Voting systems

I’m afraid Martin D Stern is wrong again (Letters, 7 March) when he suggests single transferable vote (STV) is not really a form of proportional representation.

In my letter (6 March) I referred specifically to STV-PR, that is, preferential voting in multi-member constituencies. STV-PR does deliver proportional representation.

Mr Stern has confused STV-PR with STV in single-member constituencies (usually called the alternative vote) which would not give PR.

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It is not just in a small country like Malta that STV-PR works. It also works well in the Republic of Ireland, in Northern Ireland and for federal senate elections in Australia.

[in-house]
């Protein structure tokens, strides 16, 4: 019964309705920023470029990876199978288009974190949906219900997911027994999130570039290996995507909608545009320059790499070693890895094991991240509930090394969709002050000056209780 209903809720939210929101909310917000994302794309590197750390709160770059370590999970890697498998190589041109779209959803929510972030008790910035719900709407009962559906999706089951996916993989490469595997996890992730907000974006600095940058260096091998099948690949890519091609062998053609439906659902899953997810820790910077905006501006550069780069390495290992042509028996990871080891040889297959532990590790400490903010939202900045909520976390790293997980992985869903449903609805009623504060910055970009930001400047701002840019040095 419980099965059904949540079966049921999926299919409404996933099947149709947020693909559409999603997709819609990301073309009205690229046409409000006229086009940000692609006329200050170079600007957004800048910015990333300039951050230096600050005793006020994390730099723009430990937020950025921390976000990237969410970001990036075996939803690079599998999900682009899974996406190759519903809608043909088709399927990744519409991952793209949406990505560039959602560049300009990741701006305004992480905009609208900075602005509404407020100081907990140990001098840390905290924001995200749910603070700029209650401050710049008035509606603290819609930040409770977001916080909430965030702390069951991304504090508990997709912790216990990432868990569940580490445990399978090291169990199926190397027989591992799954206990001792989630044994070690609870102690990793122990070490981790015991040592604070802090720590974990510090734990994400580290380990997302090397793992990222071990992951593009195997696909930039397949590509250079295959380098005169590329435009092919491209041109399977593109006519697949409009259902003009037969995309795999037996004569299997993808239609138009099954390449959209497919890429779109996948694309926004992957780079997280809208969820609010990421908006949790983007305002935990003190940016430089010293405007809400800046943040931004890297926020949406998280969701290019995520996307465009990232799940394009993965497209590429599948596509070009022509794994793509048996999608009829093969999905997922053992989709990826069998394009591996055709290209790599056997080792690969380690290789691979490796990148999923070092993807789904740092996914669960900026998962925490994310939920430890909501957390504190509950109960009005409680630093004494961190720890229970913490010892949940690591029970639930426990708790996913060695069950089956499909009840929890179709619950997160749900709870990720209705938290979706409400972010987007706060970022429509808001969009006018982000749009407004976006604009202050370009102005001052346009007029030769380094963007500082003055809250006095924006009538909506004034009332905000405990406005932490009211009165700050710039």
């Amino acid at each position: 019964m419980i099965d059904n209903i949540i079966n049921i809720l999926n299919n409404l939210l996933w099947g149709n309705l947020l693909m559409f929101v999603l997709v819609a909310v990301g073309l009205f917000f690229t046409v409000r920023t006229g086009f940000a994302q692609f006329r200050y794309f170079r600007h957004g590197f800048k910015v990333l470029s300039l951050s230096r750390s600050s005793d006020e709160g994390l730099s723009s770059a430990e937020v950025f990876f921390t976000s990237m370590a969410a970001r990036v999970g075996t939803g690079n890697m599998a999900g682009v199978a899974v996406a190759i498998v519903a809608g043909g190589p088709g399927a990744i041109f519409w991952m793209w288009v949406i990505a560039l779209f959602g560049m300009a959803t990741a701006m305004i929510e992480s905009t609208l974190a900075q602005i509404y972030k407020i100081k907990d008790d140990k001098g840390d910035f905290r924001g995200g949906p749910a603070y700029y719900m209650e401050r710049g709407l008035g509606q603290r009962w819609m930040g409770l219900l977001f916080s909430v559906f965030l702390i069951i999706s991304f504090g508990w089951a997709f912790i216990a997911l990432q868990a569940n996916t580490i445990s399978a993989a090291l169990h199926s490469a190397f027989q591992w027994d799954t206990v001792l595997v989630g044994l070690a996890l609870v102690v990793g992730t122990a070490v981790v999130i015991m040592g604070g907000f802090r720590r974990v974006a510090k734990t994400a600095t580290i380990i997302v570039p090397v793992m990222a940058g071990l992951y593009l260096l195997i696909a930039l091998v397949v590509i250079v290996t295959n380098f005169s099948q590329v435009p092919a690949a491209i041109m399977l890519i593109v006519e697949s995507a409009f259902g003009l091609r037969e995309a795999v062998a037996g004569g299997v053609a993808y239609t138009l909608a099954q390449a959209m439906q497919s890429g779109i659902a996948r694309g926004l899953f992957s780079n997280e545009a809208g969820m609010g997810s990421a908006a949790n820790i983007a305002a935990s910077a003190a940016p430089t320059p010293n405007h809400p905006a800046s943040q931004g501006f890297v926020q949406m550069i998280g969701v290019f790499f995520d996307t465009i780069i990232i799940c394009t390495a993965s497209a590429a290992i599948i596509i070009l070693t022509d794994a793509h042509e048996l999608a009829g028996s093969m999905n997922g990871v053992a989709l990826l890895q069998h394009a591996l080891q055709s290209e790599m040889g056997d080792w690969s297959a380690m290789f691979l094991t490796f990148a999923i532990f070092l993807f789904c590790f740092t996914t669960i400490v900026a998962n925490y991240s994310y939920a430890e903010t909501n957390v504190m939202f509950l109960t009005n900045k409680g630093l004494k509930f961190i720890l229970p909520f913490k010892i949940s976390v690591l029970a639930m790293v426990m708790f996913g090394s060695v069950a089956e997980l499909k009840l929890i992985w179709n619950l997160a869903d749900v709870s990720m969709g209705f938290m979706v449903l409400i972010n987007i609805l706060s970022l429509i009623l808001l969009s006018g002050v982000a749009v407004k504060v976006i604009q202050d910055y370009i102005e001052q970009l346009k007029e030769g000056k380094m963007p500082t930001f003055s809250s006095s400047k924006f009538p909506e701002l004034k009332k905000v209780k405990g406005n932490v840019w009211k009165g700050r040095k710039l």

I referred to Malta only to make the point that STV-PR there has for the past 40 years elected MPs of only two parties although the 11 elections have been contested by three, four, five, six or seven parties, contrary to Mr Stern’s assertion, but that comment was cut by the editor to fit the space.

Whatever “true PR” may be, it is certainly not the closed-list party-list voting system used in Israel.

That gives PR only of the
registered parties with no local representation.

In contrast, the multi-member constituencies of STV-PR provide both local representation and proportional representation as decided by the voters in each constituency.

With STV-PR nearly every vote counts in contrast to the negative and anti-democratic “None of the above”.

STV-PR is the positive way to address voter apathy and political disengagement.

James Gilmour

East Parkside